The title track starts off as a cabaret tune, with a referral, but slightly or so it seems, to the "Oompah" orchestra Rush introduced during the intermissions of one of their latest tours. That changes towards the full first minute mark as the band adds backing vocals, and a mix appears between the Beach Boys sound (just listen to Alan's high notes) and XTC. Get yourself lured to the Bristol fair where Alan Strawbridge (guitar, vocals), Duncan Gammon (keyboards, vocals), Holly McIntosh (bass, vocals) and Jasper Williams (drums) take you to. This is one trip you will not regret.
Alan Strawbridge has a way of telling his stories in songs. It is just great that what was once a feature of Canterbury music in the 70s, still works today. They truly know their roots, yet still manage to put-forth a Schnauser style which is noticeable in the way the vocals work together very well, in Holly's bass and in the great textures placed by Duncan Gammon (try Split to hear that) as well as Jasper's inventive drumming.
The balance between a Canterbury-influenced style of music, XTC-like vocals and the virtuosity that all the players have at their instruments, makes this a very entertaining and inspiring album that will bring sun to both autumn and winter ahead. Don't be fooled by the cover though; even though it seems that a cousin of Jim Carrey's Mask played a part in the holiday pics, there is more than, dare I say, meats the eye.
Seventh Age (8:25), Atlantis (5:19), Land of Dreams (5:20), Who Would Jesus Bomb (15:00), Alone (5:28), Two Sides (12:44), Shadowhawk Attacks (2:28), Apocalypse Part 1 (7:01), Apocalypse Part 2 (8:20), Carry Me Away (6:41)
Drummer P.J. Shadowhawk is best known for the time he was the drummer of Quasar. Quasar was a neo-prog band from the UK that was formed in the late seventies and P.J. Shadowhawk was a member from 2006 to 2009.
To my surprise no studio album was made by Quasar in that period. The only two Quasar studio albums date back to the early and late eighties. At the end of the eighties some Quasar members left and started LandMarq.
This is not a Quasar or Landmarq review, but the music of P.J. Shadowhawk is in the same style as those bands. P.J Shadowhawk also played in a band called Gabriel Bondage, not a Peter Gabriel cover band but the music here also has a lot of influences from the early Genesis period. Think neo-progressive symphonic rock with lengthy solos.
After returning to California, P.J. Shadowhawk started to compose and record his own material; therefore entering the daring path of the multi-instrument solo-artist of which several can be found within the progressive rock scene, with a variety of success.
Some songs here were written before he thought of going solo. Seventh Age and Atlantis together form a suite called Songs of Atlantis Suite, which was originally written as a song for a Quasar studio album. Seventh Age is completely instrumental with a lot of keyboards.
When I heard P.J.'s music for the first time I thought keyboard was his main instrument of choice instead of drums. The vocals are not excessive on this album and are the least interesting part. Not bad but it is obvious that the music is about the lengthy solos and instrumental parts.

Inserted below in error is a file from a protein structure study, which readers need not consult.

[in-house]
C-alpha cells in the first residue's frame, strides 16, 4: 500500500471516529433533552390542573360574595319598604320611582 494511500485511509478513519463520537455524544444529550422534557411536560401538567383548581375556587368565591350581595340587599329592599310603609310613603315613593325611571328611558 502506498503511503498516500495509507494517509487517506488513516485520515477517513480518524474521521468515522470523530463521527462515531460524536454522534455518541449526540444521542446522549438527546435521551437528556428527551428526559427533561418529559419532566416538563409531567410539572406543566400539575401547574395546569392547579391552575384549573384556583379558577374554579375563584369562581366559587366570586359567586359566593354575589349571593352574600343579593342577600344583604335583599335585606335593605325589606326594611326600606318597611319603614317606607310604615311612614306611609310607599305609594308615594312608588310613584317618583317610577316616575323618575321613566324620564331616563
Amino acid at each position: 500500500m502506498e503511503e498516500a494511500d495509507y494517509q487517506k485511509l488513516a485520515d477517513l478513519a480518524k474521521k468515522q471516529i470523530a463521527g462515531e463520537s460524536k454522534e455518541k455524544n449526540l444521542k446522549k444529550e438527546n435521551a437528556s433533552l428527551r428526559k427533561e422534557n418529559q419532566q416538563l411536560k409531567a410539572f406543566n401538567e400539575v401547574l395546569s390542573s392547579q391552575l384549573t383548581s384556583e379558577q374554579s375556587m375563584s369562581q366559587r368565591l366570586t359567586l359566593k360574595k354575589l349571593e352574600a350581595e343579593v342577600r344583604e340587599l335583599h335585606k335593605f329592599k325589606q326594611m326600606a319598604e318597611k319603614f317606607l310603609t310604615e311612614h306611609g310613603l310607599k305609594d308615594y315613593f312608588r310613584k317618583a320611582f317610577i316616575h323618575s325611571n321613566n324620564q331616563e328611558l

There is some narrative and some vocals on Atlantis but besides that, the song is mainly instrumental. Land Of Dreams is not as lengthy and has more lyrics, starting with keyboards but it is mostly driven by heavier guitar riffs. A nicely balanced track, with a melodic bass-line.
Who Would Jesus Bomb is P.J.'s answer to the Quasar song Mission 14. A 15-minute track in which I hear a lot of Rush influences. The song is nicely split into five minutes with vocals, five minutes instrumental and then again five minutes with vocals. There area some nicely alternating time schemes that P.J. explains in the booklet.
Alone is in the same league as Land Of Dreams but does not reach the same level of interest as the title track. Two Sidesis another lengthy song, which starts with a lot of piano, slowly gaining intensity. The vocals remind me a lot of Peter Gabriel. The strange keyboard melodies increase the comparison with Genesis. This song is more dramatic with the many mellow parts alternating with more bombastic sections.
Shadow Hawk Attacks is a funny piano theme that P.J. probably uses as a gimmick. The bonus tracks show a more experimental side and are nice as a document to see where P.J. gets his inspiration. The sound is not as good as the rest of the album and I usually turn the CD off at this point. Now I understand the reason for a separate bonus CD.
Land Of Dreams does not reach the quality of the releases by Landmarq but will surely be entertaining enough for seventies and eighties neo prog fans. As a solo instrumentalist, P.J. Shadowhawk released a very nice album which for sure is interesting for Quasar fans.
Darkness Before The Dawn (9:52), A New Day Begins (10:12), NeverEverLand (9:16), Subsukkoth (11:33), Excalibur (8:56), Icarus (12:10)
For an introduction to former Quasar drummer, P.J. Shadowhawk, I would like to refer you to my review of his album Land Of Dreams on this same page.
There are again many great keyboard melodies on this old-fashioned neo-prog album. The first two songs here are just like on Land Of Dreams, a suite entitled The Only One Suite.
On Nevereverland P.J. Shadowhawk again sounds like a keyboard player instead of a multi-instrumental drummer. At the start of the second part of the suite, I could swear I hear old Marillion with Pointer on the drums. Among the lengthy instrumental parts, there is a great violin solo.